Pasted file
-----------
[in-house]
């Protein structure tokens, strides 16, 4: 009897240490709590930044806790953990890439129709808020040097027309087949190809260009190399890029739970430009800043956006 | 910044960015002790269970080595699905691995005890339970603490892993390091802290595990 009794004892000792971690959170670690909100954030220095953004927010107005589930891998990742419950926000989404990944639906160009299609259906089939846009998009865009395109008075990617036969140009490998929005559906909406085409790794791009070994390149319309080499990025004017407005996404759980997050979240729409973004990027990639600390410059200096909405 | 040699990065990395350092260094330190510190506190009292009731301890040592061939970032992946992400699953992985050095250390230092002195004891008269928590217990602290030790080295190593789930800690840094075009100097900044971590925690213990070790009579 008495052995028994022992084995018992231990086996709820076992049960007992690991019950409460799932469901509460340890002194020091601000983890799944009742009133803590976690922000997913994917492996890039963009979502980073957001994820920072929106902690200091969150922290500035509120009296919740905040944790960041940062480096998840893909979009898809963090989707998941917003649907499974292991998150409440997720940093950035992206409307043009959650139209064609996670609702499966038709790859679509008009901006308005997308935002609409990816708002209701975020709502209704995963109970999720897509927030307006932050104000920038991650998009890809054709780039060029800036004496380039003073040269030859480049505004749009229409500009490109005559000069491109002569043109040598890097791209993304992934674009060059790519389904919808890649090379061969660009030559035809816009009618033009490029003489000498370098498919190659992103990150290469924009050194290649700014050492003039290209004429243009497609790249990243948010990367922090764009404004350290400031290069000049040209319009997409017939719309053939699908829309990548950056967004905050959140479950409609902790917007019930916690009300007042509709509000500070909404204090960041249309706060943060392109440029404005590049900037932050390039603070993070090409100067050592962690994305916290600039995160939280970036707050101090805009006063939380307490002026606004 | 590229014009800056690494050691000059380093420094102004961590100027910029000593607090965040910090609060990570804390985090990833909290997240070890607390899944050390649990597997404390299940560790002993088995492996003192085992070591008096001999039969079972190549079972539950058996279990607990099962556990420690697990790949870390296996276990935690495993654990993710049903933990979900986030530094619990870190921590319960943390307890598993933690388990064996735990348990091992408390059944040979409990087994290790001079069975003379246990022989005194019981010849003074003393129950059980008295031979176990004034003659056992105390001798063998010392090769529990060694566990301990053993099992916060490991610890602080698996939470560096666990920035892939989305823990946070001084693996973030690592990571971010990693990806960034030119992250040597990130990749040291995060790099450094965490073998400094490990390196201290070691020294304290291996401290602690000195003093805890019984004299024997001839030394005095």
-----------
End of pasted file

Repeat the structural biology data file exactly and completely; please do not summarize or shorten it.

[in-house]
């Protein structure tokens, strides 16, 4: 009897240490709590930044806790953990890439129709808020040097027309087949190809260009190399890029739970430009800043956006 | 910044960015002790269970080595699905691995005890339970603490892993390091802290595990 009794004892000792971690959170670690909100954030220095953004927010107005589930891998990742419950926000989404990944639906160009299609259906089939846009998009865009395109008075990617036969140009490998929005559906909406085409790794791009070994390149319309080499990025004017407005996404759980997050979240729409973004990027990639600390410059200096909405 | 040699990065990395350092260094330190510190506190009292009731301890040592061939970032992946992400699953992985050095250390230092002195004891008269928590217990602290030790080295190593789930800690840094075009100097900044971590925690213990070790009579 008495052995028994022992084995018992231990086996709820076992049960007992690991019950409460799932469901509460340890002194020091601000983890799944009742009133803590976690922000997913994917492996890039963009979502980073957001994820920072929106902690200091969150922290500035509120009296919740905040944790960041940062480096998840893909979009898809963090989707998941917003649907499974292991998150409440997720940093950035992206409307043009959650139209064609996670609702499966038709790859679509008009901006308005997308935002609409990816708002209701975020709502209704995963109970999720897509927030307006932050104000920038991650998009890809054709780039060029800036004496380039003073040269030859480049505004749009229409500009490109005559000069491109002569043109040598890097791209993304992934674009060059790519389904919808890649090379061969660009030559035809816009009618033009490029003489000498370098498919190659992103990150290469924009050194290649700014050492003039290209004429243009497609790249990243948010990367922090764009404004350290400031290069000049040209319009997409017939719309053939699908829309990548950056967004905050959140479950409609902790917007019930916690009300007042509709509000500070909404204090960041249309706060943060392109440029404005590049900037932050390039603070993070090409100067050592962690994305916290600039995160939280970036707050101090805009006063939380307490002026606004 | 590229014009800056690494050691000059380093420094102004961590100027910029000593607090965040910090609060990570804390985090990833909290997240070890607390899944050390649990597997404390299940560790002993088995492996003192085992070591008096001999039969079972190549079972539950058996279990607990099962556990420690697990790949870390296996276990935690495993654990993710049903933990979900986030530094619990870190921590319960943390307890598993933690388990064996735990348990091992408390059944040979409990087994290790001079069975003379246990022989005194019981010849003074003393129950059980008295031979176990004034003659056992105390001798063998010392090769529990060694566990301990053993099992916060490991610890602080698996939470560096666990920035892939989305823990946070001084693996973030690592990571971010990693990806960034030119992250040597990130990749040291995060790099450094965490073998400094490990390196201290070691020294304290291996401290602690000195003093805890019984004299024997001839030394005095």